The government has been urged to consider changing disability discrimination rules judged unfair to children under the age of nine.
Current rules work against younger disabled children
Hertfordshire Education Authority has been found guilty of discriminating against a six-year-old, James Willey.
It involved when he should know which junior school he would be going to.
His family argued successfully that he was being treated less favourably than his able-bodied peers and than older disabled children.
It relates to how the current code of practice and regulations deal with the transfer from one phase of schooling to another of disabled children under the age of nine.
In some cases, because of a loophole in the law, the process is delayed so a school is not found in time for the start of the school year.
Hertfordshire Education Authority said it was merely acting in accordance with the legislation.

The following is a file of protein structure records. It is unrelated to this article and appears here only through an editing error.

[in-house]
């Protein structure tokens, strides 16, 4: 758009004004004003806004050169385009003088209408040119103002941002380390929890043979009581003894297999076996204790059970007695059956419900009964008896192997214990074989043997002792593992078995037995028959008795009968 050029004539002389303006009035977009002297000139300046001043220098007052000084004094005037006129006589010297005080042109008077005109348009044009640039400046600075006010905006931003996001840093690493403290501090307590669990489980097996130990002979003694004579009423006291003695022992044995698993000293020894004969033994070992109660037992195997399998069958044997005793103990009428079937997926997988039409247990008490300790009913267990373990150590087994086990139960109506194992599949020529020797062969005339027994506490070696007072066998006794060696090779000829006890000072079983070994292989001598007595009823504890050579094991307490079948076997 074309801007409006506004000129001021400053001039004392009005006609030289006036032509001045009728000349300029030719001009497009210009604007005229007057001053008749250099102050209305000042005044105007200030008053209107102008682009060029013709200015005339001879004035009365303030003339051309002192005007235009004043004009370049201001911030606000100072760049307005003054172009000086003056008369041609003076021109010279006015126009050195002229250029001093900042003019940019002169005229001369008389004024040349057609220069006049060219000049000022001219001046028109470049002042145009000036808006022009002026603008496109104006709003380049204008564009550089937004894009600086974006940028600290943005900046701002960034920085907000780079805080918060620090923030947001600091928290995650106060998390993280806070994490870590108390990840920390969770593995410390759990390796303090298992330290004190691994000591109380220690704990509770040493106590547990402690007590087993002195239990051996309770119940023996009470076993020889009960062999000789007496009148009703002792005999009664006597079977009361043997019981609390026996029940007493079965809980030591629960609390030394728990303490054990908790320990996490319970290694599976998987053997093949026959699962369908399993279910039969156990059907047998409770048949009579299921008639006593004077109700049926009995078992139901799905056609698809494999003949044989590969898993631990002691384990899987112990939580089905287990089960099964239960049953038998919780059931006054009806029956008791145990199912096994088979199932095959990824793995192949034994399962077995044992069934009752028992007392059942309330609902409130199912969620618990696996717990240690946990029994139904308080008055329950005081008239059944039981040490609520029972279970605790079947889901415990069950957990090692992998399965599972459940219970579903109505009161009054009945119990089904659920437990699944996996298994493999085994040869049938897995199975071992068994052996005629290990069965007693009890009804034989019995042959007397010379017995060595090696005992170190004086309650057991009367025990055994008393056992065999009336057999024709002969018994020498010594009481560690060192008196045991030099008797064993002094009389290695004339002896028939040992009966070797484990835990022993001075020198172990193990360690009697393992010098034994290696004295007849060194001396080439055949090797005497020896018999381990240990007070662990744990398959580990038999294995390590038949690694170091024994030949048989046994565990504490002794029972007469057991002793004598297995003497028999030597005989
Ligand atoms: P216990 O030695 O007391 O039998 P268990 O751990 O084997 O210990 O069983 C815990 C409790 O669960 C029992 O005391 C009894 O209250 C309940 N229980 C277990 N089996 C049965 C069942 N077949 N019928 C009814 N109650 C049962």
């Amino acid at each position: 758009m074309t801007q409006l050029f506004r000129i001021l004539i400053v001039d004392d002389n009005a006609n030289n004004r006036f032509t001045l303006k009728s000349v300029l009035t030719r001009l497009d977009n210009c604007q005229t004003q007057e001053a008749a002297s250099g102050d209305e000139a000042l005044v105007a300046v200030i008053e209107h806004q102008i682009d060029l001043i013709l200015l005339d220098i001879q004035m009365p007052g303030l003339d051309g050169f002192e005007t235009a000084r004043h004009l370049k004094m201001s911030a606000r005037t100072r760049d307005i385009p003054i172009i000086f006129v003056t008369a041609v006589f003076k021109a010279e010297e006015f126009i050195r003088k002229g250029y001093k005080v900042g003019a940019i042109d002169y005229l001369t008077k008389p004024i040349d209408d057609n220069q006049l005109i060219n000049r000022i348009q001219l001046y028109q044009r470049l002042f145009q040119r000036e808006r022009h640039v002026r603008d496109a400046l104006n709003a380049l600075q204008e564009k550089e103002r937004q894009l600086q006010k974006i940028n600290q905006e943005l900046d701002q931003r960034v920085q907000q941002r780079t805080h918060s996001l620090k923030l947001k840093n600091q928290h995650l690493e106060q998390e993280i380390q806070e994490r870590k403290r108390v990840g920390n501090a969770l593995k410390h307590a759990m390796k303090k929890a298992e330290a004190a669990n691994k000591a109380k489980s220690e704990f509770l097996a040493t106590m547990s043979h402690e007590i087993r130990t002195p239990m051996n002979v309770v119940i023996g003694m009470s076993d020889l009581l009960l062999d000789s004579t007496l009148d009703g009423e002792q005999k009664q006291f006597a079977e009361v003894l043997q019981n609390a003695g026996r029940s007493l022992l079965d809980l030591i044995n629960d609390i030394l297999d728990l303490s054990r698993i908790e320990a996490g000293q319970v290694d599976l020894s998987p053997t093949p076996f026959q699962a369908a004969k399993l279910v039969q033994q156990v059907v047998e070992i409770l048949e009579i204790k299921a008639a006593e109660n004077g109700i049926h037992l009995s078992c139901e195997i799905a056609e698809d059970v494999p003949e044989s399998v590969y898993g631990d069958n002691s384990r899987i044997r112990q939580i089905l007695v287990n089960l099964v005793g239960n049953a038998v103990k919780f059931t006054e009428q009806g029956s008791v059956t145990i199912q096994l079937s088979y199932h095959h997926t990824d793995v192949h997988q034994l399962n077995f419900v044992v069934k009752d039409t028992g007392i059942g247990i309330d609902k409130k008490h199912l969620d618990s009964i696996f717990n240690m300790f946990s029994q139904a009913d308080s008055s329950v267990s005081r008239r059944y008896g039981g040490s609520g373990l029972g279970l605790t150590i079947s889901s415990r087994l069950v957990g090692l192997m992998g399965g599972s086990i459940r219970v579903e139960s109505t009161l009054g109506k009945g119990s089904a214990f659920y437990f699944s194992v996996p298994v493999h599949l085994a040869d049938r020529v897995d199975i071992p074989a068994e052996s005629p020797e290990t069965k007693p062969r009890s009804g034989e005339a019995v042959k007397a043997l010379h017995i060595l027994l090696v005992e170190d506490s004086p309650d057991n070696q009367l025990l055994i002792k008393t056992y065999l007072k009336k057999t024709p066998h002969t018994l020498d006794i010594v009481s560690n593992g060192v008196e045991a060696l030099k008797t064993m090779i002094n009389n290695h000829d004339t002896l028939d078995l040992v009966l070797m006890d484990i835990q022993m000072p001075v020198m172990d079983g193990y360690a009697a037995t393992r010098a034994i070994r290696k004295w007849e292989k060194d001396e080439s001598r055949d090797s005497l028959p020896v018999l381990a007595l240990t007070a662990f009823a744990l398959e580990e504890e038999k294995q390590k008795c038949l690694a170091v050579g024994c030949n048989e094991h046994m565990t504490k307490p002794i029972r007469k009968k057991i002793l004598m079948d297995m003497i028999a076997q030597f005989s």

The tribunal urged the Department for Education and Skills to consider re-drafting the current regulations.
Julie Maynard, who helped Mr and Mrs Willey bring their case, said the education department had known about the problem at least since 2003, but had done nothing.
"They are telling everyone else to comply with the Disability Discrimination Act, but this ruling says the act itself is discriminatory," she told the BBC News website.
All children under the age of nine with statements of special educational need had been missed out.
"How can they do that?," she said.
"If you said all boys will know where they are going but not girls, there would be an outcry."
She added that for children as young as two years old to have statements meant they were the most severely disabled.
"So you are targeting the most vulnerable group."
Hertfordshire had argued in the tribunal that the delay in naming a school for James had arisen not from a "slavish adherence" to the regulations but his parents' "obstructive attitude" when offered a chance to attend a meeting to review his situation.
The tribunal rejected this and criticised the authority for allowing the stand-off to go on.